BLACK VOICES
07/14/2014 06:25 pm ET | Updated Jul 14, 2014

There's A Crowdfunding Campaign For White Privilege And It Just Might Make Your Day

YayaM/GoFundMe

Despite what a lot of people may think, white privilege exists, and it is the cause of a great deal of racial disparities that exist in America. Now, one woman has come up with quite a unique idea: a kickstart campaign to gain white privilege.

GoFundMe.com user Yaya M. launched an "I need some white privilege!" crowd funding campaign on Wednesday in an effort to raise the money she feels she's been denied because of her lack of white privilege.

"Although I have layered oppressions that have affected my ability to access my slice of the American Pie™, no issue has affected me more readily than my lack of white privilege."

Yaya's end goal of $135,000 was calculated averaging her work history with an estimated rate of monetary disadvantage.

I've been earning anywhere from 63-69% of what a white man makes for the same work since I entered the workforce in 1999. Even if I control for part-time work as a teenager and consider increases in pay as I grew older/more experienced and changed my field, that still averages out to about a $9000 deficit for each year I've been employed. Multiply that by 15 years of hustle and you have my total.

With 10 thousand likes on Facebook and almost $4,000 of donations from over 200 people in four days, there is promise yet to raise a fair amount of money, if not the entire desired goal.

But YaYa isn't just asking for money, she's offering up some black privilege in exchange for people's support. The reward levels vary from five dollars to $250, and offer an array of things, from permission to touch Yaya's natural hair without asking ($15, sold out) translations of up to five words/phrases from Ebonics to "White American English" ($35), to a copy of her grandmother's collard greens recipe ($100, sold out), to having Yaya "dress like a cop and harass you on the street for what will seem like no reason" ($200) -- the $250 donation prize is the same as $200 except someone will record it and post it on WorldStarHipHop.com.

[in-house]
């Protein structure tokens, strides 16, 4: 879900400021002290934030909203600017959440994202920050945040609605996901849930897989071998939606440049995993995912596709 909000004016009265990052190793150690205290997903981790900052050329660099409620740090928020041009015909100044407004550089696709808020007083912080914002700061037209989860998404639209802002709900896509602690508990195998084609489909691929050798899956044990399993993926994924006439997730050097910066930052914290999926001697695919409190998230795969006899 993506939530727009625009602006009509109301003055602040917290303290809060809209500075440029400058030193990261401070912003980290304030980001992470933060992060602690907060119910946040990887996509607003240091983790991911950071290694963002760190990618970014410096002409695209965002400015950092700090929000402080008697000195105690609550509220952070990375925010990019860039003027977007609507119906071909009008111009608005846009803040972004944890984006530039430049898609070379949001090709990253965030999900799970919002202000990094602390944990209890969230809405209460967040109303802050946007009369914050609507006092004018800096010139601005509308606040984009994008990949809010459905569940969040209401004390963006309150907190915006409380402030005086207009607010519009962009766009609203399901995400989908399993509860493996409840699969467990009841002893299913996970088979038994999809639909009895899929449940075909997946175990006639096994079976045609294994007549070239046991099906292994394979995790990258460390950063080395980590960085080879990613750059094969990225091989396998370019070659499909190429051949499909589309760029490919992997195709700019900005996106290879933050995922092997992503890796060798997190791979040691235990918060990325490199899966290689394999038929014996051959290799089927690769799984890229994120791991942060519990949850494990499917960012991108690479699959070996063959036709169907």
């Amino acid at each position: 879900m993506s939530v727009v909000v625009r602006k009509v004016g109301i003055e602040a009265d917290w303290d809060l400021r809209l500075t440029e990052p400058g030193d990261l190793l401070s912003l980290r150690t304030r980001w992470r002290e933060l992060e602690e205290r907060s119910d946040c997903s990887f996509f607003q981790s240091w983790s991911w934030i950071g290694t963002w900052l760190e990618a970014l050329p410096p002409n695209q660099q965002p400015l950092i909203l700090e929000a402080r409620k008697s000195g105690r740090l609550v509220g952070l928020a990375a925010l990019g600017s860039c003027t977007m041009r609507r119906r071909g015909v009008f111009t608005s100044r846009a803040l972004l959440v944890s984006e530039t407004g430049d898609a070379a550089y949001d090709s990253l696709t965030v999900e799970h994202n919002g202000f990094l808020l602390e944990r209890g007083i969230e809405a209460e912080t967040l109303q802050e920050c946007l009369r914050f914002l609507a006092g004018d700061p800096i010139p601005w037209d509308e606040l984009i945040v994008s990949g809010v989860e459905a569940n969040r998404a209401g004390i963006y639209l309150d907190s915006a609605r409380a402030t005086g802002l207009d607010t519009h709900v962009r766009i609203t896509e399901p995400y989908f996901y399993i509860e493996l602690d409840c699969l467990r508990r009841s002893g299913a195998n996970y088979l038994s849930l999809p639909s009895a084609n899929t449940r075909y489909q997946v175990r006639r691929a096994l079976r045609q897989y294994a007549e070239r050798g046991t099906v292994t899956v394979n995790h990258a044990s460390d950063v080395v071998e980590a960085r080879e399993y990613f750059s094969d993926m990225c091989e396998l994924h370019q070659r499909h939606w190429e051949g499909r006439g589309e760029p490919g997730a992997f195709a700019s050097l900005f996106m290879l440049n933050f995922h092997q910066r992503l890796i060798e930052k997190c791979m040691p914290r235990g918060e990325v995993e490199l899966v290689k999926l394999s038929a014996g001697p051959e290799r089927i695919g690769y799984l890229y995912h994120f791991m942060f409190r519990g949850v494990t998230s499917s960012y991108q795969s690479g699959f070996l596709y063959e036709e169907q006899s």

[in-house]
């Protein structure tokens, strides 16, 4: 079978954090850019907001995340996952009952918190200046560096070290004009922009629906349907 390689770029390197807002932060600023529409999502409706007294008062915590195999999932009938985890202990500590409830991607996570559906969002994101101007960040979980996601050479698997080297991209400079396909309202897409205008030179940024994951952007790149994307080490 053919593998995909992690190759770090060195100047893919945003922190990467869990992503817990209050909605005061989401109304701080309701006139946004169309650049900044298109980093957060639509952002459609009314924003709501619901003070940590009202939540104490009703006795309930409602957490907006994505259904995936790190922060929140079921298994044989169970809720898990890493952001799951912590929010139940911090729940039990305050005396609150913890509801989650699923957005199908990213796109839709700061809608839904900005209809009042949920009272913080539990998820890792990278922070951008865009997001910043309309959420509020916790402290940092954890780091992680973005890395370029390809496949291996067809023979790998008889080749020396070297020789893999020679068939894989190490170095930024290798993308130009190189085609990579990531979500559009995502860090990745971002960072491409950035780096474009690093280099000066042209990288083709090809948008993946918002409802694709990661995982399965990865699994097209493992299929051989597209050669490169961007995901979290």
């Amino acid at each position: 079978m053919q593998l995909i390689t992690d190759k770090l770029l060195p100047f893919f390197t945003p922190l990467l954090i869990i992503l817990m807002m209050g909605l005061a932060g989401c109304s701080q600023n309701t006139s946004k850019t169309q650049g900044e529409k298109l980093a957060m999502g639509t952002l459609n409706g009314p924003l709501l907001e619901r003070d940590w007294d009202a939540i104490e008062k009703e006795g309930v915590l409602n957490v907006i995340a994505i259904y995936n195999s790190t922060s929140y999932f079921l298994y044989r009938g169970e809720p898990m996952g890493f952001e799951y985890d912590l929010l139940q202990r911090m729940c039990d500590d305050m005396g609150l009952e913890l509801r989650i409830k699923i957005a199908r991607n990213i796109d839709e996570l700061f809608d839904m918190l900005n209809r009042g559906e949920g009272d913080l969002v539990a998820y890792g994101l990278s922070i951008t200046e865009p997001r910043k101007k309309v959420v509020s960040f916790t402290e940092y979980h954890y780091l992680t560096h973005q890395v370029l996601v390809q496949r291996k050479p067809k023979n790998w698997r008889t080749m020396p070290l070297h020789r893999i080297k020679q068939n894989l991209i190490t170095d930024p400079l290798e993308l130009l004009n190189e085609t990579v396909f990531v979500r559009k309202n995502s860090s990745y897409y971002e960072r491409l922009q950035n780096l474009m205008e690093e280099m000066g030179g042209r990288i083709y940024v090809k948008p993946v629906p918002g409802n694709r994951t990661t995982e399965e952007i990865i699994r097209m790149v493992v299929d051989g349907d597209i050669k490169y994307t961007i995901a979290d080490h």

The jury's still out on whether the "I Need Some White Privilege!" campaign is hilarious or insulting, but it is, at the very least, proof that crowdfunding campaigns can be declarations of social criticism.

Read Yaya's entire 'I Need Some White Privilege!' description below, or visit her GoFundMe page.

Hello Everyone!

I am writing you today to ask that you assist me in acquiring some white privilege. Although I have layered oppressions that have affected my ability to access my slice of the American Pie™, no issue has affected me more readily than my lack of white privilege. From being assumed to have "cheated" my way into programs for gifted children AND college (via affirmative action), to having my natural hair viewed as unprofessional amongst professional peers, to having people make negative assumptions about my competency level, interests, and job knowledge, to being viewed as naturally dangerous or threatening, my lack of white privilege has created numerous obstacles as I've struggled to successfully compete in a white dominated workforce. I am hoping that, through this campaign, I will begin to make some headway towards closing the gap that white privilege has created in my life.

In return for paying for my white privilege, I would love to give you some "black privilege" in return! Yes, it is difficult being a black person but there are some neat perks, as you will discover if you donate!

((For those of you interested to know how I came up with a dollar amount for white privilege the answer is less complex than you might think. As someone who has historically been classified by the United States government as a Black/African American woman, I've been earning anywhere from 63-69% of what a white man makes for the same work since I entered the workforce in 1999. Even if I control for part-time work as a teenager and consider increases in pay as I grew older/more experienced and changed my field, that still averages out to about a $9000 deficit for each year I've been employed. Multiply that by 15 years of hustle and you have my total.))

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